When Mark Leyse picked up his roommate’s phone back in March, 2005 George W. Bush was still president, Obama had just become a Senator, and Trump was hosting only the second season of the Apprentice. Simpler times.
Perhaps Mark knew then what the rest of us could only imagine—that phone call was the most important thing that had ever happened. At least for him. And it would result in fifteen years of litigation against Bank of America, which finally ended this last Friday. Except I’m sure it hasn’t ended just yet.
You see Mark was the first of a new kind of litigant—someone who earns some or most of their living suing under the TCPA (or helping others to do so.) As the story goes, Mark worked as an investigator for his counsel of record, Todd C. Bank, at the time of the Call, helping Todd prepare TCPA lawsuits. In that role, according to the Court records, Plaintiff called companies to determine, inter alia, the number and frequency of the calls they made. During these investigative calls, Plaintiff used a false name, withheld the true purpose of the calls, and secretly recorded the calls. Classy.
He then provided the recordings to Mr. Bank to use in TCPA litigations, performing “well over a hundred” investigative calls, and earning between $40,000 and $75,000 for his “hard work.”
Think what you will of Mark and his chosen profession—and I think plenty about it—his case (terrible as it seemingly was) was initially a great benefit for TCPA defendants. The first opinion ever defining who the “called party” is for purposes of the TCPA’s express consent defense was one of Mark’s. The first Court to look at the issue determined that the “called party” meant the intended recipient of the call—hence the caller needed Mark’s roommate’s consent and not his and Mark lacked standing—according to the court at the time—to pursue the case since he was not the “called party.” This was great stuff.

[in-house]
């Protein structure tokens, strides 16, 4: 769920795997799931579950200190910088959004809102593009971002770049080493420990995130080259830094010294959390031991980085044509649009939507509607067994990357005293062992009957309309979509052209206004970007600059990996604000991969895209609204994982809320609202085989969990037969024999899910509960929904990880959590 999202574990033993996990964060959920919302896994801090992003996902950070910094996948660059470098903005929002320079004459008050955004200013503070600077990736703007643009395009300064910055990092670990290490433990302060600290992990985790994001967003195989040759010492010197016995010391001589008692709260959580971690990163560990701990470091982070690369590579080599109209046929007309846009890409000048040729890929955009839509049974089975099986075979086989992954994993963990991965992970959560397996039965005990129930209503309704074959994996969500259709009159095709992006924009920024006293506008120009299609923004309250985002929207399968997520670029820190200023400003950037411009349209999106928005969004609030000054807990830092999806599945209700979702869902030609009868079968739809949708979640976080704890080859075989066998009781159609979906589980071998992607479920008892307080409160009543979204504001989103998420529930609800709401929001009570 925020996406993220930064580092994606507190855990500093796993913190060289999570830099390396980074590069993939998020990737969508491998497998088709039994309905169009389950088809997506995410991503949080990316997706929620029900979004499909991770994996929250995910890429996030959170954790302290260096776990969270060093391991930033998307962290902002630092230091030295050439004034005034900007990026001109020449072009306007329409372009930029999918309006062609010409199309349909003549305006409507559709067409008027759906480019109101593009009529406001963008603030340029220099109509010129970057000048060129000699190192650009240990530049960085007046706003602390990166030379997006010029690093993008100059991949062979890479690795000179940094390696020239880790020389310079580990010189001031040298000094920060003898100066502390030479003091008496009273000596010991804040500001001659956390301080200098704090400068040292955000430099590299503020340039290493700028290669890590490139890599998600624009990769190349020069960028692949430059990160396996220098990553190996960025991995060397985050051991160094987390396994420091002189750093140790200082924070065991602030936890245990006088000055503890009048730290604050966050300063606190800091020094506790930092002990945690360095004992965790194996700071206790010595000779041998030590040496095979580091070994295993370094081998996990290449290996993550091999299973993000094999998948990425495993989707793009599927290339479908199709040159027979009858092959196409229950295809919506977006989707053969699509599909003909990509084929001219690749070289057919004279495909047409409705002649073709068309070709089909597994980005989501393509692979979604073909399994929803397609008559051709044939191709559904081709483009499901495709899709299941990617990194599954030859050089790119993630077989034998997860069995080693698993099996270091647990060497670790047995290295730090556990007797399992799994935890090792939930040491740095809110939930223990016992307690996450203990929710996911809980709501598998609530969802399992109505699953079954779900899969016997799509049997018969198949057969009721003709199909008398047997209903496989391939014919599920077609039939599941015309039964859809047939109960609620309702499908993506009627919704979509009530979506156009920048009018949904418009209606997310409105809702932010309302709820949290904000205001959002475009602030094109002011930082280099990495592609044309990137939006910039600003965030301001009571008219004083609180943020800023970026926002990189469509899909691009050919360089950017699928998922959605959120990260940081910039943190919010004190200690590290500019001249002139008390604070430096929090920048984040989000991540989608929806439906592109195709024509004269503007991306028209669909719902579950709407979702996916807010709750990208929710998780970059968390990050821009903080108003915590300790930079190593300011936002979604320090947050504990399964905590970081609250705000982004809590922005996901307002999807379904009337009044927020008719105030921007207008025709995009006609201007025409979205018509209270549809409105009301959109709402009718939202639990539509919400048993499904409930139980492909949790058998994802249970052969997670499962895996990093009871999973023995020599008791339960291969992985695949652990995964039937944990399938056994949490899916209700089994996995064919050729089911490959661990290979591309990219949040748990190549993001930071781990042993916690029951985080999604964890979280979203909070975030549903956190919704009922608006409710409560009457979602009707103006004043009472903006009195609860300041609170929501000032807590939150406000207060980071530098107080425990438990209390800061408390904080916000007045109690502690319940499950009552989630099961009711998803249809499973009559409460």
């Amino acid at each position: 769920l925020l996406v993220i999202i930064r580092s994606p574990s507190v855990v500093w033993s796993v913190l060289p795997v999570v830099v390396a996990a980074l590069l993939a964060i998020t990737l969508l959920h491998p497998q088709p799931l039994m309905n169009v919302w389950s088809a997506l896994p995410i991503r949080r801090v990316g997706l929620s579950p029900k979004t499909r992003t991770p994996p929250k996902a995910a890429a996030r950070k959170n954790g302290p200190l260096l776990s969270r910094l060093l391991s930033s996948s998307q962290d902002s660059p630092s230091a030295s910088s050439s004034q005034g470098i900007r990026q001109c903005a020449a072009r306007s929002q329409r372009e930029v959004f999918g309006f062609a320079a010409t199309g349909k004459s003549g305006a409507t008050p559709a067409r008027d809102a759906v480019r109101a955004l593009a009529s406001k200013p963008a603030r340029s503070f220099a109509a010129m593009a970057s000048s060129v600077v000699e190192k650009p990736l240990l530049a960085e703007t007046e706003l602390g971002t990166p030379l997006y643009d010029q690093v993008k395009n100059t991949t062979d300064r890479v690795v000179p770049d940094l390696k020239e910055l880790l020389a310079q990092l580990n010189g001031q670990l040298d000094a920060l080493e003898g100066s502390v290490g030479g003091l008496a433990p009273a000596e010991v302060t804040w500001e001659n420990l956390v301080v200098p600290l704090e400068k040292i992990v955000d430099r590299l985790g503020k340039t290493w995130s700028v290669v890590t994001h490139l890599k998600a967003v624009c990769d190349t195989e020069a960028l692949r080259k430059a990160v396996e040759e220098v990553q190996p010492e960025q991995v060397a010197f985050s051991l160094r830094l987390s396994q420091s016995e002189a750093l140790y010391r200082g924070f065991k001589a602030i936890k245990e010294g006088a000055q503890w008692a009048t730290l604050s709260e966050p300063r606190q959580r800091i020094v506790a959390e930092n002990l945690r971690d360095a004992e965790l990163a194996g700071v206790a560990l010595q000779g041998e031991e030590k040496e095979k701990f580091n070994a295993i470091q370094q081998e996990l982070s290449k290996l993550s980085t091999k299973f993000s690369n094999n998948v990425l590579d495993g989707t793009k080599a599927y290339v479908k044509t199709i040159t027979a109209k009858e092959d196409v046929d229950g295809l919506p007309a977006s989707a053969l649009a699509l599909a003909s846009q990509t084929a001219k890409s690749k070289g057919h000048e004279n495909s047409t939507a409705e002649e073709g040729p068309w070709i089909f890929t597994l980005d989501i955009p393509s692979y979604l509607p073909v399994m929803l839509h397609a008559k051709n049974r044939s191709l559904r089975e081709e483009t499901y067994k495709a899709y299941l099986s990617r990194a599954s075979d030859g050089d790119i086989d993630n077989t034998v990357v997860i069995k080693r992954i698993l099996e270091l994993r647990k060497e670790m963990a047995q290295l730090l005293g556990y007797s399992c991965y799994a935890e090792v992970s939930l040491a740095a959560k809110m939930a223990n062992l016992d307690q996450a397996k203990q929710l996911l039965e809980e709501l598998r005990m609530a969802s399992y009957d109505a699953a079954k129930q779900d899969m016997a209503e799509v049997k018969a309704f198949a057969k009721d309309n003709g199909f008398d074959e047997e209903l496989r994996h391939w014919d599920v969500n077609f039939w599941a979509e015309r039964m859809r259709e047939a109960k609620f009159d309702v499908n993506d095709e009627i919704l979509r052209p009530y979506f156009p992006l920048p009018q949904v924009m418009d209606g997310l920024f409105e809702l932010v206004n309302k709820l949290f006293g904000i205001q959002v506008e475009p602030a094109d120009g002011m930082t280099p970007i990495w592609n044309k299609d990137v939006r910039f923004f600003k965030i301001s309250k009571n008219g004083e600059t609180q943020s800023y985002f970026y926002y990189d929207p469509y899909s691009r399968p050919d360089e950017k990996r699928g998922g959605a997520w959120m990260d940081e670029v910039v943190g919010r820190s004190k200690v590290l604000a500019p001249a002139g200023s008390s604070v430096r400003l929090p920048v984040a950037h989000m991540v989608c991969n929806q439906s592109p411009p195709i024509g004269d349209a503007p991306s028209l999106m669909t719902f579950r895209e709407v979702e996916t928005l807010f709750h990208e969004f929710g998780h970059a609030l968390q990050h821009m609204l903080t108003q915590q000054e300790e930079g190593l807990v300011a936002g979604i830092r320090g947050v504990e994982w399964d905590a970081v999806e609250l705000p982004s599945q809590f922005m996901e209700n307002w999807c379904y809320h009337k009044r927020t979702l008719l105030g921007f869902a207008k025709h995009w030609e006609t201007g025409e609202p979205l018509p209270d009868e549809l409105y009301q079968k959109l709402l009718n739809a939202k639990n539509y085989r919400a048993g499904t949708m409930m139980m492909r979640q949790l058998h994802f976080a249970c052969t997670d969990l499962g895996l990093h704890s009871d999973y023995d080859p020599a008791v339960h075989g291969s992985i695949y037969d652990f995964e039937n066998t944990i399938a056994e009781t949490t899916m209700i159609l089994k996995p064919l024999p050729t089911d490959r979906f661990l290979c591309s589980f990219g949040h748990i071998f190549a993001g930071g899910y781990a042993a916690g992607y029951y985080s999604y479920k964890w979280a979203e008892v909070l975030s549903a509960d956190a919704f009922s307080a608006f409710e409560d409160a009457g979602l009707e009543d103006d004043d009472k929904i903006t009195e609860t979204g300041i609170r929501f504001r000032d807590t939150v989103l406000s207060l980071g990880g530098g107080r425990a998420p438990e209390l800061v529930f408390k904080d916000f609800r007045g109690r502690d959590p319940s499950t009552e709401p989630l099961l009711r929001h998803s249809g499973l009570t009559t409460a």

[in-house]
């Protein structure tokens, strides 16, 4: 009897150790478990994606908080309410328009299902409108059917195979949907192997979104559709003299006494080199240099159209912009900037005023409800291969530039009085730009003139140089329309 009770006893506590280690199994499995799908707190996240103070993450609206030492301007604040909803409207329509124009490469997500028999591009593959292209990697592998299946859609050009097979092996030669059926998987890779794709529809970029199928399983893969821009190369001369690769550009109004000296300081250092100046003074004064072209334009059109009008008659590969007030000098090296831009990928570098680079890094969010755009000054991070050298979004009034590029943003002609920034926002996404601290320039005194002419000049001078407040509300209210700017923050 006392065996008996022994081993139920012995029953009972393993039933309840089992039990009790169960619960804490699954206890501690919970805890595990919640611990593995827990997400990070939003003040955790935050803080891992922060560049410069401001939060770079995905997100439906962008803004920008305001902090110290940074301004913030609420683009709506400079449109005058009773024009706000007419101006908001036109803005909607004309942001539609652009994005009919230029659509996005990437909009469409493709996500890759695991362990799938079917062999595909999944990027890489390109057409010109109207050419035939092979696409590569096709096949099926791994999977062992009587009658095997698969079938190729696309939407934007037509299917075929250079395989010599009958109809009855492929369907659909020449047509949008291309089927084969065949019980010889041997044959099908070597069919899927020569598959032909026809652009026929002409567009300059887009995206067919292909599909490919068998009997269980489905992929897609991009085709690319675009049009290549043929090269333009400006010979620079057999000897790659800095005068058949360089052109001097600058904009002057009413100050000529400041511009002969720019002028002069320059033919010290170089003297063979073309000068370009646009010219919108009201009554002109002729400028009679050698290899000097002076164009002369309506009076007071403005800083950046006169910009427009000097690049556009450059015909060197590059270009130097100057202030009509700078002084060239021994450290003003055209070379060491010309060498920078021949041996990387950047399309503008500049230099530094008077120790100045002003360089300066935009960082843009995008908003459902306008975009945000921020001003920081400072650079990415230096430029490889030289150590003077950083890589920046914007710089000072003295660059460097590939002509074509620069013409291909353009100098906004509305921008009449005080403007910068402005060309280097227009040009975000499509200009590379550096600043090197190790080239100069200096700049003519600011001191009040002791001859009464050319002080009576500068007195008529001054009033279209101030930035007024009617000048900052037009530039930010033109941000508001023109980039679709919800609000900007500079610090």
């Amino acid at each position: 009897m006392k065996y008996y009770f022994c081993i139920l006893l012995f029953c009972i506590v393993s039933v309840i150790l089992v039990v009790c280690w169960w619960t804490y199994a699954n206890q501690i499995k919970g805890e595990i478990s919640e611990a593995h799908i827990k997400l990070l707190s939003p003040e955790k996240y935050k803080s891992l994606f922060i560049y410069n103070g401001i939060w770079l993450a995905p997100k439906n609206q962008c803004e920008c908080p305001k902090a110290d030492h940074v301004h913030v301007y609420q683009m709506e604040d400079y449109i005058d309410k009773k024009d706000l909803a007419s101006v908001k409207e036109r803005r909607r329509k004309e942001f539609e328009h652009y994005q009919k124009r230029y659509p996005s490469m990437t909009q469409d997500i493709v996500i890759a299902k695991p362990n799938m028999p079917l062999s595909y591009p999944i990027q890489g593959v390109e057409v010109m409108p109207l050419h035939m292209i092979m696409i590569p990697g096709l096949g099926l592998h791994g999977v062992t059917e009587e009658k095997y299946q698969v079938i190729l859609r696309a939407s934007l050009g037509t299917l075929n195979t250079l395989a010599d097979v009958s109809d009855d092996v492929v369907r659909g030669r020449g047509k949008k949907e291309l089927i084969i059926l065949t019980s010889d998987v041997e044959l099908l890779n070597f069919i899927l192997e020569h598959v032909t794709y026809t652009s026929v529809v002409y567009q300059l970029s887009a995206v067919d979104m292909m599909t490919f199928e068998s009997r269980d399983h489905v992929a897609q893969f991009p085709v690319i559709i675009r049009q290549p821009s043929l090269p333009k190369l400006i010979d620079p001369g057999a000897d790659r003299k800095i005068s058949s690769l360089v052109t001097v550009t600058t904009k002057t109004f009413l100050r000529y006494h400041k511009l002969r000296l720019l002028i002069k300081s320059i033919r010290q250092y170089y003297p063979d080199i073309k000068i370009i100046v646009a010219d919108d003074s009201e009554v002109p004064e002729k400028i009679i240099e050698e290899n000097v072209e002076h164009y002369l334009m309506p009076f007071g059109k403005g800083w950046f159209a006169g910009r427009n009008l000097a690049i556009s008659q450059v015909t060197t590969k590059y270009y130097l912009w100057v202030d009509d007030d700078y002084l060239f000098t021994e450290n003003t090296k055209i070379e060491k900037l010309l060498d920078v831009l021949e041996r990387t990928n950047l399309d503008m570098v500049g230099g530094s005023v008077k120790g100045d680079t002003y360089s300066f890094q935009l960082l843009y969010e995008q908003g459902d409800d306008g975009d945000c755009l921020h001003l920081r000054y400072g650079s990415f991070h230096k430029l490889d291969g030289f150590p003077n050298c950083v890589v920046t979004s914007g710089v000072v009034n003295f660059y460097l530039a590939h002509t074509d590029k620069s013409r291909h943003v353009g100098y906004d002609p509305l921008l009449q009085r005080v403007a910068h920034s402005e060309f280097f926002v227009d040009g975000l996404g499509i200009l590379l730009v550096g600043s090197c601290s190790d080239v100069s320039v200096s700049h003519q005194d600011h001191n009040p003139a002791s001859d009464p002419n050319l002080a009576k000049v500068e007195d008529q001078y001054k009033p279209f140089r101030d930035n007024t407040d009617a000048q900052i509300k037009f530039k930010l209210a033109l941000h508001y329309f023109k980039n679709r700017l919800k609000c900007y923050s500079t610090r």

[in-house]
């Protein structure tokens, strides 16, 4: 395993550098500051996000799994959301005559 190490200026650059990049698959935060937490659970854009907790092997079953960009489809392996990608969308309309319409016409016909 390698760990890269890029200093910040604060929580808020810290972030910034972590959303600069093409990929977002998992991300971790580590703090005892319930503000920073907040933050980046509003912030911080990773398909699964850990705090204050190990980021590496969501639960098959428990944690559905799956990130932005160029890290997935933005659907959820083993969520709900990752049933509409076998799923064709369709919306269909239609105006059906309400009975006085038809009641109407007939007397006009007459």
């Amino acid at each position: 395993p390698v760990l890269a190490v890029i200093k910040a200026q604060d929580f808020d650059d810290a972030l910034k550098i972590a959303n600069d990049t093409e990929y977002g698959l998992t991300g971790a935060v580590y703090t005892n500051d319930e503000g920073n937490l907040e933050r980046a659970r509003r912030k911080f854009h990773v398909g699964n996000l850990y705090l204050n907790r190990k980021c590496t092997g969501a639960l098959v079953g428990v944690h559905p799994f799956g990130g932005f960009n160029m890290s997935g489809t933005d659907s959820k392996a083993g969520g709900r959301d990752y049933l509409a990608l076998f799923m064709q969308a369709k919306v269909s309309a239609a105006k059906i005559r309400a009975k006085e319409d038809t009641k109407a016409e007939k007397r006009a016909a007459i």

Three circuit court of appeal decisions and an FCC ruling later the “called party” definition has evolved a bit, but it turns out Mark can still produce some great rulings for the defense bar. In Leyse v. Bank of Am., Civil Action No. 11-7128 (SDW) (SCM), 2020 U.S. Dist. LEXIS 44234 (D. N.J. March 13, 2020) the Court granted long long overdue summary judgment to the defense finding that Mark lacked Article III standing to pursue his claim. As the Court sees it, Mark could not have suffered any harm from the call because he Here, notably, Plaintiff does not assert, nor has he “welcomed such calls in his role as a paid investigator aiding his counsel in the preparation of TCPA lawsuits.” (Remind anyone of my big win in Stoops?) The court determines that since Mark wanted the calls he could not have been harmed. No standing—judgment for the Defense.
But the good news doesn’t stop there. After determining that Mark also lacks statutory standing because he was not within the “zone of interest” protected by the TCPA—that’s a big help keeping out of state court litigation—the Court also determines that a then-existing EBR defense also aided Bank of America. The analysis here is interesting. Mark argued that the Bank’s established business relationship with him didn’t matter because the call was intended for his roommate. But—in a true “hoisted upon his own petard” moment—the Court pointed to the appellate court ruling in Mark’s own case to the effect that the “called party” for consent purposes is the actual recipient and not the intended recipient of the call. Since Plaintiff answered the phone and the Bank had an EBR with him, it had the consent of the “called party.”
Oh that’s just delicious. Right?
Oh and please don’t get confused by the application of the EBR defense here. That defense NO LONGER EXISTS under the TCPA. It applied here only because this phone call is truly ancient folks. The last was changed a number of times since.